Caffeine Reduces Pain During Exercise, Study Shows

Caffeine Reduces Pain During Exercise, Study Shows

A lot of people are drinking coffee, taking caffeine
before a workout and they don’t realize the actual
benefit, they’re experiencing less pain during the

It’s becoming increasingly common for athletes,
before competing, to consume a variety of
substances that include caffeine, motivated
by the belief that it will help metabolize fat
more efficiently.

Researchers at the University Of Iceland have
been investigating the relationship between
caffeine and physical activity. The research
work initially was focused on exploring
possible links between caffeine intake,
spinal reflexes and physical activity.

Earlier research determined caffeine
works on the adenosine neuromodulatory
system in the brain and spinal cord, and
this system is heavily involved in
nociception and pain processing.

The theory developed that caffeine
blocks adenosine from working,
he speculated that it could reduce pain.

A number of studies support that conclusion,
including investigations considering such
variables as exercise intensity, dose of
caffeine, anxiety sensitivity and gender.

The latest published study on the effects of
caffeine on pain during exercise appears
in the April edition of the International
Journal of Sport Nutrition and Exercise

The study examines the effects of caffeine
on muscle pain during high-intensity
exercise as a function of habitual caffeine use.

Interestingly, caffeine consumed by individuals
who rarely used it before and habitual users
have the same amount of reduction in pain
during exercise after consumption.

The studies 25 participants were fit, college-aged
males divided into two distinct groups: subjects
whose everyday caffeine consumption was
extremely low to non-existent, and those
with an average caffeine intake of about
400 milligrams a day, the equivalent of
three to four cups of coffee.

After completing an initial exercise test in
the lab on an ergo meter, or stationary cycle,
for determination of maximal oxygen
consumption or aerobic power, subjects
returned for two monitored high-intensity,
30-minute exercise sessions.

An hour prior to each session, cyclists who
had been instructed not to consume caffeine
during the prior 24-hour period were given
a tablet. On one occasion, it contained a dose
of caffeine measuring 5 milligrams per
kilogram of body weight (equivalent to two
to three cups of coffee); the other time,
they received a placebo only.

During both exercise periods, subjects’ perceptions
of quadriceps muscle pain was recorded at regular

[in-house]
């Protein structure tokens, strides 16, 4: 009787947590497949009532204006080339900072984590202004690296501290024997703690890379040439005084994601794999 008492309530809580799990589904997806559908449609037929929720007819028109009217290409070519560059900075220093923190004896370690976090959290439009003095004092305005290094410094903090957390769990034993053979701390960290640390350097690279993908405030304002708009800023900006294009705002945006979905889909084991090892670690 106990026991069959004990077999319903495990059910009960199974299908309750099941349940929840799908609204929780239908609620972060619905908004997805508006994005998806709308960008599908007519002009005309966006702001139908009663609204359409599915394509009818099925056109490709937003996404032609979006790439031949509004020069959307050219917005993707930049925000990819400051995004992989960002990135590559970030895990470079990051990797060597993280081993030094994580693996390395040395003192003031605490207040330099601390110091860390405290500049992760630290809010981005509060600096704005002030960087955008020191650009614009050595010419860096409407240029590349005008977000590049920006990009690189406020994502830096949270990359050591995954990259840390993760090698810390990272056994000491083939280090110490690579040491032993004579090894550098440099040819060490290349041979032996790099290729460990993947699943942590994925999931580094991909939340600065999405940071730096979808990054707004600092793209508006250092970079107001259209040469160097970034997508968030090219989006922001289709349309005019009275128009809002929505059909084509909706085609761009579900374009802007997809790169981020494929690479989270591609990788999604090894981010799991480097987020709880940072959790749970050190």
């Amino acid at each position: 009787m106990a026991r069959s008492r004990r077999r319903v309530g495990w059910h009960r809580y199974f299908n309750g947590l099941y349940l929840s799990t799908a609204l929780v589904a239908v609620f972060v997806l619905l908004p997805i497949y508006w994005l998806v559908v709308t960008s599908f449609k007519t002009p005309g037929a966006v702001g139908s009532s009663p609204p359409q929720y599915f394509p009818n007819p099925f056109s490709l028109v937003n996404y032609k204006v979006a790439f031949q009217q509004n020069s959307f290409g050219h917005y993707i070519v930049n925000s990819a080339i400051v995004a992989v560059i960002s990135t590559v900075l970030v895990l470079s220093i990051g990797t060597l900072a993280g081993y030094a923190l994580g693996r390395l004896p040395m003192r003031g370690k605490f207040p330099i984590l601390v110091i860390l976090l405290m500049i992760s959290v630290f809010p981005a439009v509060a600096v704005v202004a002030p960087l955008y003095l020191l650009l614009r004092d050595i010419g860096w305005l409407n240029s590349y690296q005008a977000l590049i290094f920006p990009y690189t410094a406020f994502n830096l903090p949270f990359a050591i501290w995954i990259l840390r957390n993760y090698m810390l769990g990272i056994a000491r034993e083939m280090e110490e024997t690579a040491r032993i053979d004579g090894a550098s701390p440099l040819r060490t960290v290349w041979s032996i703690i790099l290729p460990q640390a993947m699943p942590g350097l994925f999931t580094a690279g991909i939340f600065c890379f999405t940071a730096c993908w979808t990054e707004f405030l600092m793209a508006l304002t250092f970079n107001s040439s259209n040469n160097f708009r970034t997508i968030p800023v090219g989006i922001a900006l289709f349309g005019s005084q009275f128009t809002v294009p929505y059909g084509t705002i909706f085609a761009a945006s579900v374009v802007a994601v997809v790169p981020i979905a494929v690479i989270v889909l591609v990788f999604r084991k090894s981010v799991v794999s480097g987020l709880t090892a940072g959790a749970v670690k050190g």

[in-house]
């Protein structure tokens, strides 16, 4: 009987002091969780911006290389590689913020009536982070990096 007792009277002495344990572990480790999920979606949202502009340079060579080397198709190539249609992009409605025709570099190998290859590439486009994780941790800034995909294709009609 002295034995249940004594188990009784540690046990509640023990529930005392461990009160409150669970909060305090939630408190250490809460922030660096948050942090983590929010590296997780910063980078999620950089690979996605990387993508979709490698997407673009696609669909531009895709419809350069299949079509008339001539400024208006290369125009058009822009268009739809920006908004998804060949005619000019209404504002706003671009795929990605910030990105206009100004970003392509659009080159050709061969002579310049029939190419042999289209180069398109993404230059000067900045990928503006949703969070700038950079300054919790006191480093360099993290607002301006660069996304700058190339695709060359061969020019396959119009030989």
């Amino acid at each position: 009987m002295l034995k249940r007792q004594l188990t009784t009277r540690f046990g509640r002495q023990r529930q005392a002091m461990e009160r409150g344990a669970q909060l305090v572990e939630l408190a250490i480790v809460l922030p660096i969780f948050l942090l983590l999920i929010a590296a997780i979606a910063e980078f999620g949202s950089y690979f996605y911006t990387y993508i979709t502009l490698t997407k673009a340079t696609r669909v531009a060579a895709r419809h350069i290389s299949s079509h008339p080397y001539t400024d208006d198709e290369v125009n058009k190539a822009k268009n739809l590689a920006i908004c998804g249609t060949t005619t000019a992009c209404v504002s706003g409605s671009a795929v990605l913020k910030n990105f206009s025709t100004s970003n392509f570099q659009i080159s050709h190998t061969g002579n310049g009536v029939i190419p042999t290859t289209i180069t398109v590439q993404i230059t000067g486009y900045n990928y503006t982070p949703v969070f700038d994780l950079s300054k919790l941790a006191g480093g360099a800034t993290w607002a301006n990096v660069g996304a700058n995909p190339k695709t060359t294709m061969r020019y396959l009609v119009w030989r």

intervals, along with data on oxygen consumption,
heart rate and work rate.

If a person regularly consumes caffeine, they
need more to have a bigger, mental-energy
effect. But the tolerance effect is not ubiquitous
across all stimuli. Even brain metabolism
doesn’t show this tolerance-type effect.

That is, with individuals who are habitual
users versus non-habitual users, if you give
them caffeine and do brain imaging, the
activation is identical.

In the future, further research might be able
to determine caffeine’s effect on sport performance.
Although the current research has already shown
that caffeine reduces pain reliably, consistently
during cycling, across different intensities, across
different people, different characteristics…

The next logical question arises about whether
the reduction in pain also translates into an
improvement in sport performance.

For now, the current research could prove
encouraging for a range of people, including
the average person who wants to become
more physically active to realize the health

It’s valuable as a practical application. If
you go to the gym and you exercise and
it hurts, you may be more likely to stop
doing that because pain is an aversive
stimulus that tells you to withdraw.

Giving people caffeine and to reduce the
amount of pain they’re experiencing,
would help them stick with the exercise.
Maybe then they’ll push a little harder as
well and also better adapt to the exercise.

Center for Sport and Health Sciences, Iceland
University of Education.

Get Tough, Stay Tough

Johnny Grube


  1. I always drink coffee before I workout. I worked out doing power lifting for about 14 yrs before I went to High Desert (State Prison CA). At High Desert is where I learned to drink super strong instant coffee before working out. You’d drink it, about 15 mins later you would have to use the silver bullet (toilet), and then workout all day.

    I still to this day drink some strong coffee (but not instant) before I do my workouts. I was powerlifting and got fat after getting out of the joint but have slimmed way down now doing burpees and all bodyweight stuff again.

    Weird how that happened. I am back to pull ups, dips, burpees, situps, leg raises, push ups, mountain climbers etc.

    I have lost 100 pounds since I made these videos:

    I have about 20 more pounds to go.

    When I was at my best shape in the joint I weighed a lean 227. I was walking towards my rack and a black guy asked me how much I weighed. I told em “last time I went to medical (for a tooth to get pulled) I was 227” he said “na man- you gotta weigh at least 250.” But he was wrong. I went back to dental a few wks later and was 228 that day.

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